When I was in graduate school, I knew a guy who was paraplegic. One day, he mentioned something about the grocery store. I took a deep breath and asked, albeit somewhat timidly, “So, how do you do your grocery shopping?”

I guess he was new to disability, because it made him angry. He snapped at me, “Well, how do you think? I go into the store, pick my food, and buy it.”

If he wanted to make me feel sheepish and ashamed, he succeeded. The thing is, though, I know now that he must have been new to disability because, in the decades since that time, I’ve realized that most of us with disabilities love talking about our techniques, technologies, various work-arounds for getting things done.

I stand beside the brand-new van of my friend Heather, who became quadriplegic after a car crash five years ago. She demonstrates it all – how the tiniest pressure on one button can slide open the door, lower the lift, and bring it in again once she has driven her chair up and into driving position. She loves explaining all the finest nuances of how this vehicle and other remarkable tools have given her such glorious freedom.

Most of us love talking about those things which enhance our independence, make what a century ago would have been impossible now possible, and often put us ahead of the curve in terms of technological savvy.

I admit it: I have become a total techno-geek, in love with my technology, always itching to see the next gadget coming to market, and I know that my disability has had some impact on that attitude. If you are shaking your head in denial, saying you don’t really care about such things, ponder a few questions.

How does a deaf person have a telephone conversation? How does a person who is quadriplegic start a movie that he just plain feels like watching? How does someone with cognitive disabilities remember to take her medications? And how do I, as a person who is blind, write articles, do research, or read my credit card statement? All of these tasks are accomplished, almost effortlessly, through pieces of technology. If you’re not familiar with them, hang on for a whirlwind technological tour in the months and issues ahead.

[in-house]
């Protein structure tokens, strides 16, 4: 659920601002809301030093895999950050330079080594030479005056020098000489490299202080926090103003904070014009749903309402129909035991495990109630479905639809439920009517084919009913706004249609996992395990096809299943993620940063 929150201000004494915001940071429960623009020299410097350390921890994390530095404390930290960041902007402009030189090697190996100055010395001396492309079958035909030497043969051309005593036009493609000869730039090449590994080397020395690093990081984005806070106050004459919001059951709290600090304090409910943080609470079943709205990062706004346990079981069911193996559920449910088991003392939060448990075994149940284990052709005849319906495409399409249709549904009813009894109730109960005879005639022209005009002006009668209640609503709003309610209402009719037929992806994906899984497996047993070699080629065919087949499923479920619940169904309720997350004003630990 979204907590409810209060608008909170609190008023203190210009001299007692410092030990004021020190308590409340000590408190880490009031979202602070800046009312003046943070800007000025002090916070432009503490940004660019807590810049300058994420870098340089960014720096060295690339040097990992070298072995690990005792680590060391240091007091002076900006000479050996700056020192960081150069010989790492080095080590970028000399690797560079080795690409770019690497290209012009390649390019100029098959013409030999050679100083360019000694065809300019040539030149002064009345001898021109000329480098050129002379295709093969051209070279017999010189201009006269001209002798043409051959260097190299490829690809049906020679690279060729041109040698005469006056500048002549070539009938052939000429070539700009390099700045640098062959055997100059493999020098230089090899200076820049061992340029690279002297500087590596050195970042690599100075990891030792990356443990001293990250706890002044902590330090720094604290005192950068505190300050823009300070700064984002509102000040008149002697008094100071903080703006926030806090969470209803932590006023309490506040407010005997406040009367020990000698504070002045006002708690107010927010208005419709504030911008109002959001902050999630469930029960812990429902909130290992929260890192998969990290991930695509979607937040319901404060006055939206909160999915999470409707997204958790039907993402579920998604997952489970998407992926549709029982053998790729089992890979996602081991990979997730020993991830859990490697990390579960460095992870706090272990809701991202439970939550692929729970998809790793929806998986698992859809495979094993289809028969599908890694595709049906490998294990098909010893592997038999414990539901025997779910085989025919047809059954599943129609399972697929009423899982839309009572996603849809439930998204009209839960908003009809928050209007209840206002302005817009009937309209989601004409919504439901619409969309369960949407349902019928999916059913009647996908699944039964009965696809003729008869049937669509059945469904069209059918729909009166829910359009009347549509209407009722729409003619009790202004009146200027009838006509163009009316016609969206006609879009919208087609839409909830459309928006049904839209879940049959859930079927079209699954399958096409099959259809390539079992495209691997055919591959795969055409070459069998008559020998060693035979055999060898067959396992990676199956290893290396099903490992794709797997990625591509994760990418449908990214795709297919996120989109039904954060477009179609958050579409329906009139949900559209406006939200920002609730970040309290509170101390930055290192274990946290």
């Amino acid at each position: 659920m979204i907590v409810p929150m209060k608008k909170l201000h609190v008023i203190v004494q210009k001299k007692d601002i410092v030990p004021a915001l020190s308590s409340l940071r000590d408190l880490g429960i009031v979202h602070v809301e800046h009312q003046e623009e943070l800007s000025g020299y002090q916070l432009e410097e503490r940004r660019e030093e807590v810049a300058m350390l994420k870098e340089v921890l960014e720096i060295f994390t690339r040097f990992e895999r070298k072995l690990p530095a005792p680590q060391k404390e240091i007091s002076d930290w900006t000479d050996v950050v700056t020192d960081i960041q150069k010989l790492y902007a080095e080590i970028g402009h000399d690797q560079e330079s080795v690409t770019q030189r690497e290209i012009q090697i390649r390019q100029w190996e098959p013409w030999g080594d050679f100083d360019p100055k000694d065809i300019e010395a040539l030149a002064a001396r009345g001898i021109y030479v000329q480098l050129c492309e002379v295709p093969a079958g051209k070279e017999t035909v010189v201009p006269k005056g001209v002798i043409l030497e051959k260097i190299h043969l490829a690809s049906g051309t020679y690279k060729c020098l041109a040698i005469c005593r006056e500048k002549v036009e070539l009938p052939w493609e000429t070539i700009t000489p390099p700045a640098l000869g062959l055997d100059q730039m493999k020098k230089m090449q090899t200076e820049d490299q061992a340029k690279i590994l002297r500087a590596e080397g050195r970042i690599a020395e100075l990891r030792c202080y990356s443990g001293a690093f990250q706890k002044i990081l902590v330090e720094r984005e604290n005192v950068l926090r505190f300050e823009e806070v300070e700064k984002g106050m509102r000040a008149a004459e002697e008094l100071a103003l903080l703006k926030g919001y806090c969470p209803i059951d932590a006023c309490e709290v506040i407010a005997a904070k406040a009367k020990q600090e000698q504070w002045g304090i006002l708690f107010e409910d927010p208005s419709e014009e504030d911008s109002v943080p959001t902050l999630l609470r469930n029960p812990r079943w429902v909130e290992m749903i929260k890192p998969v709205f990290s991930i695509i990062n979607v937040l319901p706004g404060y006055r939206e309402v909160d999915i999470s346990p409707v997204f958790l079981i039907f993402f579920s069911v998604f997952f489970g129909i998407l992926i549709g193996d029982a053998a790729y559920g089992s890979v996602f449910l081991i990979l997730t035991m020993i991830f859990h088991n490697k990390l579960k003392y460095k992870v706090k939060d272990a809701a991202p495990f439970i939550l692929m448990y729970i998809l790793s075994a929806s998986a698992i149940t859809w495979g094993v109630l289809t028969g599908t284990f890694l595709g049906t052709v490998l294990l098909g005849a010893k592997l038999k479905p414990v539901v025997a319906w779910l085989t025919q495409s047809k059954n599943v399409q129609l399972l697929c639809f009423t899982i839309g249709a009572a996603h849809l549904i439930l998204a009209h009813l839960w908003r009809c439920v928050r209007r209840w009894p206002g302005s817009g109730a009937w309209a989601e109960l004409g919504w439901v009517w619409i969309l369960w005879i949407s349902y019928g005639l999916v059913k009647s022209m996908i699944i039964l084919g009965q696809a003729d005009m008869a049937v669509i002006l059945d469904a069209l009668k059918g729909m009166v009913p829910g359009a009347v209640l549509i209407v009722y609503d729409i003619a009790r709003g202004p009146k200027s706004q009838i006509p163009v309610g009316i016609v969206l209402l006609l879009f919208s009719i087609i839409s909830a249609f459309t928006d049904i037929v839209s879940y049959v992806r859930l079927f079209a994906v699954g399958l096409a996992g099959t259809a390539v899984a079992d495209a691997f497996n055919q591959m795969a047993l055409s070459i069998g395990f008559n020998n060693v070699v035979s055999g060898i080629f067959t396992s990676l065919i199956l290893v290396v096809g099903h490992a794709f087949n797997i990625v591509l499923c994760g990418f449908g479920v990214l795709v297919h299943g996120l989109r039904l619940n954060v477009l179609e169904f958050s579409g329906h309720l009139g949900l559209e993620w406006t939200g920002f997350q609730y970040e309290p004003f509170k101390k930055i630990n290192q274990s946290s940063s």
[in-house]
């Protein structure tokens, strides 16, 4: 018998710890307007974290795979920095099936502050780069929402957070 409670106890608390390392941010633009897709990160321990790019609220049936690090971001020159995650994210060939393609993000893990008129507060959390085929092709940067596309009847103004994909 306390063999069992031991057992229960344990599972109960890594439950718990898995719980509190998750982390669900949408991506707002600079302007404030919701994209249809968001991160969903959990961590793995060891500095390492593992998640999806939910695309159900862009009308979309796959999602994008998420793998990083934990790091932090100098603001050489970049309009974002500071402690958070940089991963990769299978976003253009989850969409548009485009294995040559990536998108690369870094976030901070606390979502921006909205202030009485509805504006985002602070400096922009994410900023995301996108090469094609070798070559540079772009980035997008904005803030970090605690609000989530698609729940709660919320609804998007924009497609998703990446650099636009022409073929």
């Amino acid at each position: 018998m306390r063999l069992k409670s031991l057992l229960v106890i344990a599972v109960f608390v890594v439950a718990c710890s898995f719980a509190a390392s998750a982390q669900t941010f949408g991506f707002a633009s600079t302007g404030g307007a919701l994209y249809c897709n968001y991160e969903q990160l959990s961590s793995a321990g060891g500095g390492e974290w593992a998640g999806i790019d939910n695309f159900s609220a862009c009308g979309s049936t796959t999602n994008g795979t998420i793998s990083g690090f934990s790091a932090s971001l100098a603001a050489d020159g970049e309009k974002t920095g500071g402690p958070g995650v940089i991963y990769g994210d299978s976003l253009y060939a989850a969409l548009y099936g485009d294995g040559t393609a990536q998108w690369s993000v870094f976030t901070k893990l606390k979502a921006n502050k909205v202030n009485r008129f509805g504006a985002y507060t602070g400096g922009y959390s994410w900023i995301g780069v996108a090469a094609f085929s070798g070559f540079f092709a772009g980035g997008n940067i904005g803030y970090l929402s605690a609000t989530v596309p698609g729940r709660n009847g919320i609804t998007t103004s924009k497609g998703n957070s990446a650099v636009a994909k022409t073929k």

For this inaugural issue, though, laying some historical groundwork seemed in order. Did you know that many of the technologies which have become focal points of modern civilization initially came into being because of someone with a disability? The typewriter (great forerunner of your computer’s keyboard) came into being because, in 1808, Pellegrino Turri wanted to solve a problem for a friend. His friend, Italian countess Carolina Fantoni da Fivizzono, was blind and was not able to write legible letters to her friends who weren’t. The prototype for the typewriter changed that for her – and 60 years or so later was introduced as a trendy new gotta-have-it gadget for lots of other people, too.

Ironically, at roughly the same time in France, Louis Braille, the brilliant blind teenager who invented the world-renowned system of literacy for blind people, was also addressing the same problem: how could blind people write legible letters to their friends who could see. His long-defunct invention, the raphigraphe, was the forerunner of what would later become dot matrix printing. Perhaps the most well-known example of an invention to help someone with a disability being embraced by all is the telephone. Another ironic twist, Alexander Graham Bell actually designed the telephone as an attempt at making a kind of hearing aid for his deaf friends.

Thomas Edison’s intent upon creation of the first phonograph was to invent a machine that could play spoken-word recordings for blind people. Indeed, the first “talking books” in 1933 were entirely intended for people unable to read print. For decades, that would remain the case – until the mid 80s when the notion of audio books began catching on in the mainstream. Today, people with and without disabilities listen to audio books in their cars, on their iPods, while working out, lying on the beach, or doing the laundry. Again, improvements to the technology playing audio books – now usually digital recordings – is being driven by producers of reading materials and equipment for people with disabilities.

One of the most notable such “dual inventions” occurred in 1964. Orthodontist James Marsters of California was deaf; he shipped a teletype device to a deaf friend to provide the two a means of having a conversation over the telephone. Today, it is essentially the same technology used by people around the world to send and receive email via the internet.

If there’s a moral to this tale, I suppose it’s this: We know that universal design, access for all, is smart because history has proven it again and again. Devices thought to be novelties for the sole purpose of assisting someone with a disability have grown into commonplace and essential tools of daily living for everyone. And as for the growing number of us who are enthralled with technology, well, the moral of that tale is, again, something we already know: We embrace those tools and techniques which give us independence. Even if you think you don’t care much about technology, there are new tools being rolled out every season that can serve as a work-around for some obstacle posed by one or many disabilities. They make that old annoying question “How do you do that?” so much fun to answer!

Deborah Kendrick , is a free-lance writer from Ohio.

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